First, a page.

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Burger King announced on Sunday that it is in talks to buy Tim Hortons, a coffee chain in Canada. The company then hopes to move its corporate headquarters to Canada in an effort to avoid high American taxes.
If the deal closes, Burger King would reportedly create an entirely new parent company to own the two chains, reports The New York Times. The combined companies would have a market value over $18 billion.
A source for the Times said that the deal could be announced as soon as this week.
Should the move come through, it will be seen as a tax inversion. As the Associated Press explains, this involves an American company hoping to take advantage of a lower tax rate in another country by buying a company there and moving its corporate headquarters.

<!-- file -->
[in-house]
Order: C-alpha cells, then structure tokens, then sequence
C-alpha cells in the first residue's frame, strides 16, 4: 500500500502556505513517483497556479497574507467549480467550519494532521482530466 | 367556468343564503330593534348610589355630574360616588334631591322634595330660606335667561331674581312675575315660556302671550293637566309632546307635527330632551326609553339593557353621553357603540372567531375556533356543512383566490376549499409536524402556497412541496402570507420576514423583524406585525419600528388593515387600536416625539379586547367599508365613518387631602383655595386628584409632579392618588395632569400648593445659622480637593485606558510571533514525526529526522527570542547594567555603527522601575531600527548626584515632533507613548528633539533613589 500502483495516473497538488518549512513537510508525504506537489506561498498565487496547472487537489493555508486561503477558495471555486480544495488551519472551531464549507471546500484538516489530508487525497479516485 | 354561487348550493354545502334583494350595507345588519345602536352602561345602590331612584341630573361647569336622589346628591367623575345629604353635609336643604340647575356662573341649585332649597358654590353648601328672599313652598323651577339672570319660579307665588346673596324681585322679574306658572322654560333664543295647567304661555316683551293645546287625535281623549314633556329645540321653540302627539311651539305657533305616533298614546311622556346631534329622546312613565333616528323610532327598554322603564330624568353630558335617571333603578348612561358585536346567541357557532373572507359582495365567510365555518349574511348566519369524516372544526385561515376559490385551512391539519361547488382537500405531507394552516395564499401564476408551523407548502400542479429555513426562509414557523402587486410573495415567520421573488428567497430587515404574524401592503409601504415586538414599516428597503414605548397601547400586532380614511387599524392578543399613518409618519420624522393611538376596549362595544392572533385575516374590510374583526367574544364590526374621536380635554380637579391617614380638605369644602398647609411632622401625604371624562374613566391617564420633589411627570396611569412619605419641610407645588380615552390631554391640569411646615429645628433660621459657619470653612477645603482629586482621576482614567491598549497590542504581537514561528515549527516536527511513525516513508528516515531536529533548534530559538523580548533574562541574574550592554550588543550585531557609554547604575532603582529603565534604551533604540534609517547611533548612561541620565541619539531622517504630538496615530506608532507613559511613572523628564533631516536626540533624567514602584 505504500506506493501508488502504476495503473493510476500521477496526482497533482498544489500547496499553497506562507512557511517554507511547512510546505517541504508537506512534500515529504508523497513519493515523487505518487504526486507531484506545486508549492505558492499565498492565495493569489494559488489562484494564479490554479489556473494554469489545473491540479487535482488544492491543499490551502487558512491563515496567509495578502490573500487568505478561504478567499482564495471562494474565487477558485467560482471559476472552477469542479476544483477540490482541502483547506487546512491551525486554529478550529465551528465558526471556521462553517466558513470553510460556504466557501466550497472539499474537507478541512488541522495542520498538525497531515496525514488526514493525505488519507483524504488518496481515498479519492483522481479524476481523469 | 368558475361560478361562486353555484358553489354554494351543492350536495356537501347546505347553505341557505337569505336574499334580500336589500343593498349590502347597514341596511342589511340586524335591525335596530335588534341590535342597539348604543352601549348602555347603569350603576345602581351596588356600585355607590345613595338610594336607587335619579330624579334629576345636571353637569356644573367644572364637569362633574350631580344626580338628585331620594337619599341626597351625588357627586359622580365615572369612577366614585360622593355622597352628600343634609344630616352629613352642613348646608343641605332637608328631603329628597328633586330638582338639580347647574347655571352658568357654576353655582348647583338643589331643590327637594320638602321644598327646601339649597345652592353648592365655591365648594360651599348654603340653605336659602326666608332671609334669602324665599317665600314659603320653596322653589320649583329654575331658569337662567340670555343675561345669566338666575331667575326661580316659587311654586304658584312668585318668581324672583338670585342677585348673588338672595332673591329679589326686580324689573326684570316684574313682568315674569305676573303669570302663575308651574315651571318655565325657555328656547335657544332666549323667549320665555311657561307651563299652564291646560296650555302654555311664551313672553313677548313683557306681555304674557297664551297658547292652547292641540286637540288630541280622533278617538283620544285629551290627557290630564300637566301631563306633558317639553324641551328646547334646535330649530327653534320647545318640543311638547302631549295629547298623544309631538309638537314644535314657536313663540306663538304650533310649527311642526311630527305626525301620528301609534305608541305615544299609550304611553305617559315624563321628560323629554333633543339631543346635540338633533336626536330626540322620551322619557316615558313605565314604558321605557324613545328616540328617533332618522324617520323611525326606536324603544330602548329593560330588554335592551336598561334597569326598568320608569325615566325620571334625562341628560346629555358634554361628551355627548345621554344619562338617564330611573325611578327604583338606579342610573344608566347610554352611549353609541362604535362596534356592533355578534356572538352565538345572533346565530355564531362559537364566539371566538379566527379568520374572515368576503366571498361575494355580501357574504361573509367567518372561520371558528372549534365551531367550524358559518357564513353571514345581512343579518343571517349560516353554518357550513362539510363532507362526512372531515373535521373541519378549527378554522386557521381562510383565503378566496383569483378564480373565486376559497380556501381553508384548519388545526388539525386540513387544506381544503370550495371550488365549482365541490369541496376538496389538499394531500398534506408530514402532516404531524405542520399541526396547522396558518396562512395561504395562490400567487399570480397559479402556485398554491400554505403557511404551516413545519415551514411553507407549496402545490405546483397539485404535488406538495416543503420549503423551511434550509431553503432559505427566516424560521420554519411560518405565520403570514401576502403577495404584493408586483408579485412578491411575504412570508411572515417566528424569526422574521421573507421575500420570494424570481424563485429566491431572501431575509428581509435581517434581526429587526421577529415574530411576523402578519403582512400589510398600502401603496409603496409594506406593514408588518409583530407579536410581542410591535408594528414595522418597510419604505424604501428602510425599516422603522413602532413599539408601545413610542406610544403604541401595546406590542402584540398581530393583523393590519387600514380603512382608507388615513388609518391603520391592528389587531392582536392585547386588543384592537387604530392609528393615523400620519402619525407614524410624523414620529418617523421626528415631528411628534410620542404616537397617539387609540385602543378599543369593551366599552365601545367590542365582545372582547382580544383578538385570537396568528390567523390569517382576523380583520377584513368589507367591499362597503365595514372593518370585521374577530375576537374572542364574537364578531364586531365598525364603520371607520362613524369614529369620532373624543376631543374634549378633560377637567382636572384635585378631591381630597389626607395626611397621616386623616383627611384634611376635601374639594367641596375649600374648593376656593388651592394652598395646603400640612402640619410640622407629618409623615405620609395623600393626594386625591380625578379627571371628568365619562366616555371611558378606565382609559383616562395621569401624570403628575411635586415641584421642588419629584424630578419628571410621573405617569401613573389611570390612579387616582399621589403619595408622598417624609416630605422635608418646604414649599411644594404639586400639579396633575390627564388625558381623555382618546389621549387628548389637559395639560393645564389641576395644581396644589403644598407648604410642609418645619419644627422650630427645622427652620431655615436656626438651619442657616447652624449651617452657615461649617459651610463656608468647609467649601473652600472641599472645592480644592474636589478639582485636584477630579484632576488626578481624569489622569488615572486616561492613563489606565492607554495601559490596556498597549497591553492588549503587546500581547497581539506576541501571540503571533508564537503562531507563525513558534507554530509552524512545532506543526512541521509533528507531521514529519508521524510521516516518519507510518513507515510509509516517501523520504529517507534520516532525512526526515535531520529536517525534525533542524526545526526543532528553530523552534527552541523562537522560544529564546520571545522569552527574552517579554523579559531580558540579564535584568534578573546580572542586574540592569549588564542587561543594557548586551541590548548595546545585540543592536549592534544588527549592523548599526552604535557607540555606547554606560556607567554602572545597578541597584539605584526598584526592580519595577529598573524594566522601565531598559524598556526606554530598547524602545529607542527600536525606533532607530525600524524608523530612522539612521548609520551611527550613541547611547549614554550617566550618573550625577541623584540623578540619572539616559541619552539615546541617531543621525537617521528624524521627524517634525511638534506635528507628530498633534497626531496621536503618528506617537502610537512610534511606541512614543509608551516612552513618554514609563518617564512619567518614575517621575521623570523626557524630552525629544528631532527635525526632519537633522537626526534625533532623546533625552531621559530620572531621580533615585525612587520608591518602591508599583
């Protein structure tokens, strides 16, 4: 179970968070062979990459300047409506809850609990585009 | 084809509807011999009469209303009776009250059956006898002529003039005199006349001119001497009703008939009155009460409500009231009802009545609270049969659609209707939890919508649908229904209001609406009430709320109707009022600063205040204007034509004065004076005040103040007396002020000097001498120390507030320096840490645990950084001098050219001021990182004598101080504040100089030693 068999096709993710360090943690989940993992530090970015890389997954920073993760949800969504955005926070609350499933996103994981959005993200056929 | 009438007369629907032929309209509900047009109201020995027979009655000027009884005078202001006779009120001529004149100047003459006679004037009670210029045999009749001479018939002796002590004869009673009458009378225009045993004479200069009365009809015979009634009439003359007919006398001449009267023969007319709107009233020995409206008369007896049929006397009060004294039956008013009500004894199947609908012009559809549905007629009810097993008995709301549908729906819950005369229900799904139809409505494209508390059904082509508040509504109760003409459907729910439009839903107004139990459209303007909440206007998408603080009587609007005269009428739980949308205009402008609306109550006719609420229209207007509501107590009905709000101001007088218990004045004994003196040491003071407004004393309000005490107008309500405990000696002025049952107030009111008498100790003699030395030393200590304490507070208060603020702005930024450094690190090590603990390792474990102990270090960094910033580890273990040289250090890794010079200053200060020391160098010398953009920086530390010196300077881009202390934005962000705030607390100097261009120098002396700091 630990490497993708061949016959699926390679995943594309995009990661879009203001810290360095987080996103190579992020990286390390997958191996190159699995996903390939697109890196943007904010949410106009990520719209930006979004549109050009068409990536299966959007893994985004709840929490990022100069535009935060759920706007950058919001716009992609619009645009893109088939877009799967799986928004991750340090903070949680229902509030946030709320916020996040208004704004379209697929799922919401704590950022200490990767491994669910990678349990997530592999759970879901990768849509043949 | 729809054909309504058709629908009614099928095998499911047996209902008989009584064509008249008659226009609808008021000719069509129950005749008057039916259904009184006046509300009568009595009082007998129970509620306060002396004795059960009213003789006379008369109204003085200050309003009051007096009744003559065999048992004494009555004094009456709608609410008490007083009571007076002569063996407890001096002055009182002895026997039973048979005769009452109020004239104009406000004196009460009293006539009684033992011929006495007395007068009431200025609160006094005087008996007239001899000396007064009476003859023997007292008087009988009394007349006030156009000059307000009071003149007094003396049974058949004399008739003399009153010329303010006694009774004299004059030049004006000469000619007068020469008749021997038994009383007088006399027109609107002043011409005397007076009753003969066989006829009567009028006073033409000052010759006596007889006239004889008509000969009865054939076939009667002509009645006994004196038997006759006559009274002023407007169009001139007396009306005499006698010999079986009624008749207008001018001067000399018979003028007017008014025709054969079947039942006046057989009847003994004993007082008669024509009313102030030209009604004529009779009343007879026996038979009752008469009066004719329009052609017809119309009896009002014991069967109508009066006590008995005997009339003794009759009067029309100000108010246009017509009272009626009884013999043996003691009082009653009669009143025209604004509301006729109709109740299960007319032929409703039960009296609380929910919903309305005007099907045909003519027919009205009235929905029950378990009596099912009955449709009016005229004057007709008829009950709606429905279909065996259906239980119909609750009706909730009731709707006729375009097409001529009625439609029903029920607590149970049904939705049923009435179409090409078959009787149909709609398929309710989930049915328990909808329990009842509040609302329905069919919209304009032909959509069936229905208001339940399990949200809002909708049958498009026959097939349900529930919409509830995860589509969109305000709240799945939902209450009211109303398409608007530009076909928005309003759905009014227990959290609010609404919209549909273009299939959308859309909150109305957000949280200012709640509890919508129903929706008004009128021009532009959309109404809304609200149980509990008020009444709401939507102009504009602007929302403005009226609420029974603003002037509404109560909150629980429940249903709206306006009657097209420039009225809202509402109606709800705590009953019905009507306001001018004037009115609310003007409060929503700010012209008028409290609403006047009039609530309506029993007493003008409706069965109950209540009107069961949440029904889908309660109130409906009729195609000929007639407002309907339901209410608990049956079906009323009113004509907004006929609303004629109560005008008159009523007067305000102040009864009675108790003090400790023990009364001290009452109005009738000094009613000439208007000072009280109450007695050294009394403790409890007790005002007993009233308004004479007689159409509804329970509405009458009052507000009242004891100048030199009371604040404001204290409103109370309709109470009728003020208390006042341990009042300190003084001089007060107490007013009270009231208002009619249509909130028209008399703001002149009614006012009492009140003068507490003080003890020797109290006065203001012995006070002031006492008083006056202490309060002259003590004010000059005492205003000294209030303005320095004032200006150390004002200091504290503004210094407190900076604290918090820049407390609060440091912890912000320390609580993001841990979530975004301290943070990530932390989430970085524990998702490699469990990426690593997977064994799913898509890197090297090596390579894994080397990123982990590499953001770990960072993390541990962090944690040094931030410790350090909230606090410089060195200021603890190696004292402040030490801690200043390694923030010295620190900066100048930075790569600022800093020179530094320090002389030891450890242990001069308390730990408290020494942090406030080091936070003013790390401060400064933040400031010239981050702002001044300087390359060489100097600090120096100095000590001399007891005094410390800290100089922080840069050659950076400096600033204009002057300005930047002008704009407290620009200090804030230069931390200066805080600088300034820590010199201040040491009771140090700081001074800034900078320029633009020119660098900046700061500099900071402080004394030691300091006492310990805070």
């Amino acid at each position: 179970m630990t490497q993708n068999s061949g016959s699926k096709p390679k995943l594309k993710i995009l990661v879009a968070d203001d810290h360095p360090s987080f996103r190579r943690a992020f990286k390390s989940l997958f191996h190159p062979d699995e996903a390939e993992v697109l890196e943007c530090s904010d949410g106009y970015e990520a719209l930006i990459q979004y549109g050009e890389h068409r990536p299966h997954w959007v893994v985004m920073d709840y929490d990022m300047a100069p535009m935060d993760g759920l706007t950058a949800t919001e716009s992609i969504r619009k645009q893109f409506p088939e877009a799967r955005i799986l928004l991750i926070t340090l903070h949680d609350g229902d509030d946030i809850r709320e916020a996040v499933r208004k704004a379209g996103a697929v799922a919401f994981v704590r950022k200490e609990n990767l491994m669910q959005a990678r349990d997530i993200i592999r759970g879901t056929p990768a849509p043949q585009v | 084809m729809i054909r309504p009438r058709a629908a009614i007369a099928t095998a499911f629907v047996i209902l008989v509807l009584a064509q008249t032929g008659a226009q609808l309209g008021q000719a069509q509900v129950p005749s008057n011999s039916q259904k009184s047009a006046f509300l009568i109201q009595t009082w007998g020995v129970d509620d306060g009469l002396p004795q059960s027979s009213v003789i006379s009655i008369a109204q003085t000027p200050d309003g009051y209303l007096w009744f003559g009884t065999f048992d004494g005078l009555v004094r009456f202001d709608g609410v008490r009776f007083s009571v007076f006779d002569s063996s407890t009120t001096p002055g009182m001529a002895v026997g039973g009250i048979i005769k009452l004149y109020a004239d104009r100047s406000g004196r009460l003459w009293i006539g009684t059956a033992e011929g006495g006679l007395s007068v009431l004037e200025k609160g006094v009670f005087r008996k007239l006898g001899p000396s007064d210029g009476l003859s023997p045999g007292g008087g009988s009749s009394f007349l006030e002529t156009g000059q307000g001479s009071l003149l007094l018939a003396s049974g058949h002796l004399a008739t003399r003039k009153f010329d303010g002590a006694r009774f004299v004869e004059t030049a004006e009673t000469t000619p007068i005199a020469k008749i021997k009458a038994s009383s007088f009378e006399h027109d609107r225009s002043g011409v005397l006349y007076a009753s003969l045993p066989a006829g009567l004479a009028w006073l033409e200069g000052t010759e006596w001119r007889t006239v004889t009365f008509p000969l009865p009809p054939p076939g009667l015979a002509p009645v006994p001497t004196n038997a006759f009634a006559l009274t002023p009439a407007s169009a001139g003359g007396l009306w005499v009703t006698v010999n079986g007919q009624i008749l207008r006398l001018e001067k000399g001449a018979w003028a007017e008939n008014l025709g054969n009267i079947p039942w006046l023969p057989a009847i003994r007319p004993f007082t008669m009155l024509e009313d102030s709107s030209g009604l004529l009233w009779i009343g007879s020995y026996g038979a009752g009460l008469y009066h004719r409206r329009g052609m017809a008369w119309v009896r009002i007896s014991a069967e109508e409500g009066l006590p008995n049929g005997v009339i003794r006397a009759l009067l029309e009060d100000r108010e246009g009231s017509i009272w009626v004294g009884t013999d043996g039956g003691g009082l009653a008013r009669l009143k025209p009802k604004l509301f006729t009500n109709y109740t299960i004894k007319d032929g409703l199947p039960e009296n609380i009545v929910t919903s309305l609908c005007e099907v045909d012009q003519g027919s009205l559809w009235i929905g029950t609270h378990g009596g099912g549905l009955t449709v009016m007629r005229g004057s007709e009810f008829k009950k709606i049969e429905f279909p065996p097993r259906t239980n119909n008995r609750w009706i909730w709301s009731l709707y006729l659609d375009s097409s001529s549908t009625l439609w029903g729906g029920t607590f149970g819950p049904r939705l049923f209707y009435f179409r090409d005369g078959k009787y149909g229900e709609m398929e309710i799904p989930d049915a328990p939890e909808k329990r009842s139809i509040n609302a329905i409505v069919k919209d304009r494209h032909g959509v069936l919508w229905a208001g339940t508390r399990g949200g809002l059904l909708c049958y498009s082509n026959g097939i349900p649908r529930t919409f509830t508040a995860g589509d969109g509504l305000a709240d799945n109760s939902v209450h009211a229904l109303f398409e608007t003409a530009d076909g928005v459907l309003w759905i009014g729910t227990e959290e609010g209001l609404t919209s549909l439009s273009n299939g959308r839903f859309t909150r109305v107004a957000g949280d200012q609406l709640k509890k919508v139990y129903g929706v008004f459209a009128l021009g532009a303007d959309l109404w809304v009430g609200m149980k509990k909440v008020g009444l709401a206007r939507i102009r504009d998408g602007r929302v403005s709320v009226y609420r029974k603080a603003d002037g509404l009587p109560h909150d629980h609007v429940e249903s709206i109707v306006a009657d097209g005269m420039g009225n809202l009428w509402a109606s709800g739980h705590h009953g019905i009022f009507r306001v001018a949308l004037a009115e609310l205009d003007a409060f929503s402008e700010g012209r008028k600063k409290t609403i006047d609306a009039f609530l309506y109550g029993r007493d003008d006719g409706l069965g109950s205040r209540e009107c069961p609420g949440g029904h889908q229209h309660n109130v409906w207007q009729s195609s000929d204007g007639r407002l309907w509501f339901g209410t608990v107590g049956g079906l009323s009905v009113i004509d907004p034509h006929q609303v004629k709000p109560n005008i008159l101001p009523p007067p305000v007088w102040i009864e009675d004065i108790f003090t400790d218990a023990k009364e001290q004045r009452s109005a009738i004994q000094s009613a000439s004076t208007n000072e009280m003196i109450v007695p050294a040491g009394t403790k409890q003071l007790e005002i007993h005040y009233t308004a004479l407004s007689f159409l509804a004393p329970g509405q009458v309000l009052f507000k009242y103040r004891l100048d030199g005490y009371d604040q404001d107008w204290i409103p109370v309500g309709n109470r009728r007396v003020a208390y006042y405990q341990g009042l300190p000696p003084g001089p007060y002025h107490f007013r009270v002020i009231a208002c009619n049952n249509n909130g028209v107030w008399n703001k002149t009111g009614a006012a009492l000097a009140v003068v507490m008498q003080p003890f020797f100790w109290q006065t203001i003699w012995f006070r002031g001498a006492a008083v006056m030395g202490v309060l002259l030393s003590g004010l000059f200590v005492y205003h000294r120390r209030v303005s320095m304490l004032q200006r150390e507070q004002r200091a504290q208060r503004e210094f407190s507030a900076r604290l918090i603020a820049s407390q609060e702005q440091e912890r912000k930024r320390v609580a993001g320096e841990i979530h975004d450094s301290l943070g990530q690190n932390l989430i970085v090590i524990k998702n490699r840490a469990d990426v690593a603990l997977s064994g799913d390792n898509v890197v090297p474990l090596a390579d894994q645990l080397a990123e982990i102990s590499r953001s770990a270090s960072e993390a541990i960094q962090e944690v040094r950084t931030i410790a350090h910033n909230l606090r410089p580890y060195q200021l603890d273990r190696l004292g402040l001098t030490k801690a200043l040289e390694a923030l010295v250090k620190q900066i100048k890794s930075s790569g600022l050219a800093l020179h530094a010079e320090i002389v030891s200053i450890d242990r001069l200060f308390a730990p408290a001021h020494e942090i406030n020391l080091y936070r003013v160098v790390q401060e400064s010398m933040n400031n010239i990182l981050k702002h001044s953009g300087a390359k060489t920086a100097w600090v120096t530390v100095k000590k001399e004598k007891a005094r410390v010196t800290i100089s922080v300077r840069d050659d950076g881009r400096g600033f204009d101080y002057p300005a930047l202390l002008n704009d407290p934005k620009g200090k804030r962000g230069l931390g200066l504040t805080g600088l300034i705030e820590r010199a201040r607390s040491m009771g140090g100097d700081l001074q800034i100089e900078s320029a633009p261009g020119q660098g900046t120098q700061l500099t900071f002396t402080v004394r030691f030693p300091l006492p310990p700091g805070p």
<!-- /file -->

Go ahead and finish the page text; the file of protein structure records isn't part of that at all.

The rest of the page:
A recent example of this is pharmacutical company AbbVie, which was based in Chicago, but bought international companies to avoid paying high taxes. Walgreen’s tried to do this, but pulled out of a deal after receiving criticism. Pfizer tried it as well, but ultimately backed out of buying AstraZeneca.
However, the Times’ sources stressed that this is not the main drive behind Burger King’s talks with Tim Hortons. In fact, they insist that the move would only trim off a couple of percentage points off the corporate tax rate. In addition, they will suggest that the deal would create a strong competitor for Yum Brands (which owns KFC and Taco Bell) and McDonald’s.
Burger King is currently based in Miami, where its first restaurant was located back in 1954.
image of Burger King mascot with Brooke Burke-Charvet courtesy of Roger Wong/INFphoto.com